execution of the operating system52
Execution of the Operating System
  • Process-Based Operating System
    • major kernel functions are separate processes
    • a process is invoked by the operating system
the unix kernel
The UNIX kernel
  • A special program that runs directly on the hardware.
  • Implements the process model and services.
  • Resides on disk, in a file /vmunix or /unix.
  • Bootstrapping: loads the kernel.
  • Initializes the system and sets up the environment, remains in memory before shut down
unix services
UNIX Services
  • System call interface
  • Hardware exceptions
    • Divide by 0, overflowing user stack
  • Interrupts
    • Devices
  • Swapper, pagedaemon
mode space context
Mode,Space & Context
  • By modes: some critical resources can be protected.
    • Kernel Mode: More privileged, kernel functions
    • User Mode: Less privileged, user functions
  • Virtual Memory
    • VM space
    • Address Translation Maps
    • Memory Management Unit
kernel data
Kernel data
  • Current process & Context switch
  • One instance of the kernel
  • Global data structure
  • Pre-process objects
  • System call, Mode Switch
  • User area: info. about a process
  • Kernel stack:
context
Context
  • UNIX kernel is re-entrant: several processes may be involved in kernel activities concurrently.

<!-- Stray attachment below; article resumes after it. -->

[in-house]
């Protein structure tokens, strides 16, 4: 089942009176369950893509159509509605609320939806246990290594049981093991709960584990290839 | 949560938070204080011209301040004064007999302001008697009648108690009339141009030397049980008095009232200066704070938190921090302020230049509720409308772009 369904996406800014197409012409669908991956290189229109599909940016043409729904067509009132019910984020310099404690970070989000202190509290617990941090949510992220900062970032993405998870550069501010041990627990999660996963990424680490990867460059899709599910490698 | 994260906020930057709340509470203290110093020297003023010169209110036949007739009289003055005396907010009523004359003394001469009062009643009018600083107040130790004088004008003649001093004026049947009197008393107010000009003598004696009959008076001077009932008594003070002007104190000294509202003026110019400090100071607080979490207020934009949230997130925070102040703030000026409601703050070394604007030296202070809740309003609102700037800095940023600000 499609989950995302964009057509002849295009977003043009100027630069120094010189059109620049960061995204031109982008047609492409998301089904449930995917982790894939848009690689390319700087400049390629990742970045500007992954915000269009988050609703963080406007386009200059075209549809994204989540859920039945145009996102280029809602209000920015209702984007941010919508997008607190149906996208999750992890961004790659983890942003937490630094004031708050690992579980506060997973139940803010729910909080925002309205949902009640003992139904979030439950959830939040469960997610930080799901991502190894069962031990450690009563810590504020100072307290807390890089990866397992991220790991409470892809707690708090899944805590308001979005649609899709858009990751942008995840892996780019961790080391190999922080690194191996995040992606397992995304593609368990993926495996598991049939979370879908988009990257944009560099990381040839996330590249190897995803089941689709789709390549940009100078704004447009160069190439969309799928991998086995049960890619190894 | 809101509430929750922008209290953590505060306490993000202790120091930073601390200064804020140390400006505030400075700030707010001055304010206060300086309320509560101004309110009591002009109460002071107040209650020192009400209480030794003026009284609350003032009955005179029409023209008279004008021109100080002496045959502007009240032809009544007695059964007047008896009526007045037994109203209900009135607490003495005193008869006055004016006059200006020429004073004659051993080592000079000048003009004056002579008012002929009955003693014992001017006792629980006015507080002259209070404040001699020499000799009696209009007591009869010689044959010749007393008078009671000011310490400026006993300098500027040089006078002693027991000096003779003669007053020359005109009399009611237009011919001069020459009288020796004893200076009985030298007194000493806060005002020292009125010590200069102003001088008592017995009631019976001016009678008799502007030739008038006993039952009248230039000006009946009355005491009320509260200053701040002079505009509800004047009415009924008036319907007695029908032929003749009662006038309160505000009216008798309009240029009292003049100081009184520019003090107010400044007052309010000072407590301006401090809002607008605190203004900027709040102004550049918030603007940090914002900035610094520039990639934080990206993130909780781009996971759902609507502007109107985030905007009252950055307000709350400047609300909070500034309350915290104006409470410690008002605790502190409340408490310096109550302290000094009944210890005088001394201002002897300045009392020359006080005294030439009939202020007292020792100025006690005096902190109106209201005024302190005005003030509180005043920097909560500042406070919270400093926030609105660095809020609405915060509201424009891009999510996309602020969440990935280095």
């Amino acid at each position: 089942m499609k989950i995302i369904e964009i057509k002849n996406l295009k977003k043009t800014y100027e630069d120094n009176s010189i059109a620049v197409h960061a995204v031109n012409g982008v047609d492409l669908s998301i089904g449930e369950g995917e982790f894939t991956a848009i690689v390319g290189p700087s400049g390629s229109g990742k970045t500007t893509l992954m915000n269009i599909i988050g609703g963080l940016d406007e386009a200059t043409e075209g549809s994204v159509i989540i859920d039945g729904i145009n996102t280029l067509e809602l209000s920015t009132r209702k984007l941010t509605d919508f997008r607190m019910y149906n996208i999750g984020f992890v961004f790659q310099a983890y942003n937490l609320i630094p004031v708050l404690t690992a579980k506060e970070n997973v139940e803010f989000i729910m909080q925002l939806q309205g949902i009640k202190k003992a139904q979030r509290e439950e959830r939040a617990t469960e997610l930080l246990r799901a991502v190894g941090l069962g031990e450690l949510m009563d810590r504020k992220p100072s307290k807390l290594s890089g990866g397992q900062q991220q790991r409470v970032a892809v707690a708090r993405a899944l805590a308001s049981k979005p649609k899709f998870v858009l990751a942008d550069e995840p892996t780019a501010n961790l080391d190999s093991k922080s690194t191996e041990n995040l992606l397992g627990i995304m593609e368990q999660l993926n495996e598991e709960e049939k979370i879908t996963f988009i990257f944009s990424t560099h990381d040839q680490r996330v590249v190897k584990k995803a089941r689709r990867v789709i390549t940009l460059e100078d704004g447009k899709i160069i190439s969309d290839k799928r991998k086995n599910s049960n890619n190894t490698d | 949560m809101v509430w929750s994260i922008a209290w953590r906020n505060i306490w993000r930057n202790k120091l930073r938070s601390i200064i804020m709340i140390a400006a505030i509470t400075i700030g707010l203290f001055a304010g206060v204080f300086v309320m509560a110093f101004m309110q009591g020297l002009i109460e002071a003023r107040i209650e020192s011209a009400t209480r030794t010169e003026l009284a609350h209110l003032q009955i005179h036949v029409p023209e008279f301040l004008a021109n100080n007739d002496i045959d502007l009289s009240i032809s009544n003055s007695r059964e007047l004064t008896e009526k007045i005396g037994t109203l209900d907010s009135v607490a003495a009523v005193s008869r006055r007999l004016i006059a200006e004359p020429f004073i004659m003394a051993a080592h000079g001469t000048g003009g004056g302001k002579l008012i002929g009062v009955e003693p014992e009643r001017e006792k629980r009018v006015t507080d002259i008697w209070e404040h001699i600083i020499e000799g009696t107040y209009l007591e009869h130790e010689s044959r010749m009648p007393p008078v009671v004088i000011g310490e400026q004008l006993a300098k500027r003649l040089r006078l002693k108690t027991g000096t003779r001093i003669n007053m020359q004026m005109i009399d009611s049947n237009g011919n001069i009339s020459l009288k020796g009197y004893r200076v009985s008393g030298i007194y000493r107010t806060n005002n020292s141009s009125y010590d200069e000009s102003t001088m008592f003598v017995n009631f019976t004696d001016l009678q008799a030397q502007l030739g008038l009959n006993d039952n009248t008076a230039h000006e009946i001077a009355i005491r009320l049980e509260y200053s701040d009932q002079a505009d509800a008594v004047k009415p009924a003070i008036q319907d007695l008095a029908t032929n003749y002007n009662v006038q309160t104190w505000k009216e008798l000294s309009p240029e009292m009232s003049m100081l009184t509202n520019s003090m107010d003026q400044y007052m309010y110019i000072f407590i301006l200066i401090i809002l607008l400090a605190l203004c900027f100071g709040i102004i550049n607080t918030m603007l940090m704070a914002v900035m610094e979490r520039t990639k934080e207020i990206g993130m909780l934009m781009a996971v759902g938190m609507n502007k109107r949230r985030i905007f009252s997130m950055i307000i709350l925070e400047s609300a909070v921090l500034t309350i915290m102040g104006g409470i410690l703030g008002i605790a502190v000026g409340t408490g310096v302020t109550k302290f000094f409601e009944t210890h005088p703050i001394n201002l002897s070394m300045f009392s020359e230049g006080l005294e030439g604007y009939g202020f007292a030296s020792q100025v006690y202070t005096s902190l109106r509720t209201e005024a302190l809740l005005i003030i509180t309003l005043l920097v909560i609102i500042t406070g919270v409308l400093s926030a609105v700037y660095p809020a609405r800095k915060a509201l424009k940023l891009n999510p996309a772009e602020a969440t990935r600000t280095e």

• Execution context
    • Process context:
    • System context (Interrupt context):
executing in kernel mode
Executing in Kernel Mode
  • 3 types of events:
    • Device interrupts
    • Exceptions
    • Traps or software interrupts
  • Dispatch table
  • System context: interrupts
  • Process context: traps, exceptions & software interrupts
the system call interface
The System Call Interface
  • syscall(): the starting point
  • in kernel mode, but in process context.
  • Copy arguments , save hardware context on the kernel stack.
  • Use system call number to index dispatch vector
  • Return results in registers, restore hardware context, to user mode, control back to the library routine.
unix interrupt handling
UNIX Interrupt Handling
  • Interrupt handler(interrupt service routine):
    • runs in kernel mode and system context,
    • not permitted to block.
  • the time used to service an interrupt charged to the interrupted process
  • The clock interrupt handler charges the clock tick to the current process
  • ipl(interrupt priority level)- specified for each interrupt and saved in interrupt register of the processor status word
  • Interrupts are preemptive
synchronization
Synchronization
  • UNIX is re-entrant
  • UNIX is non-preemptive, keeping the kernel states consistent.
  • Relinquish CPU voluntarily.
blocking operations
Blocking Operations
  • Blocks the process (make it sleep).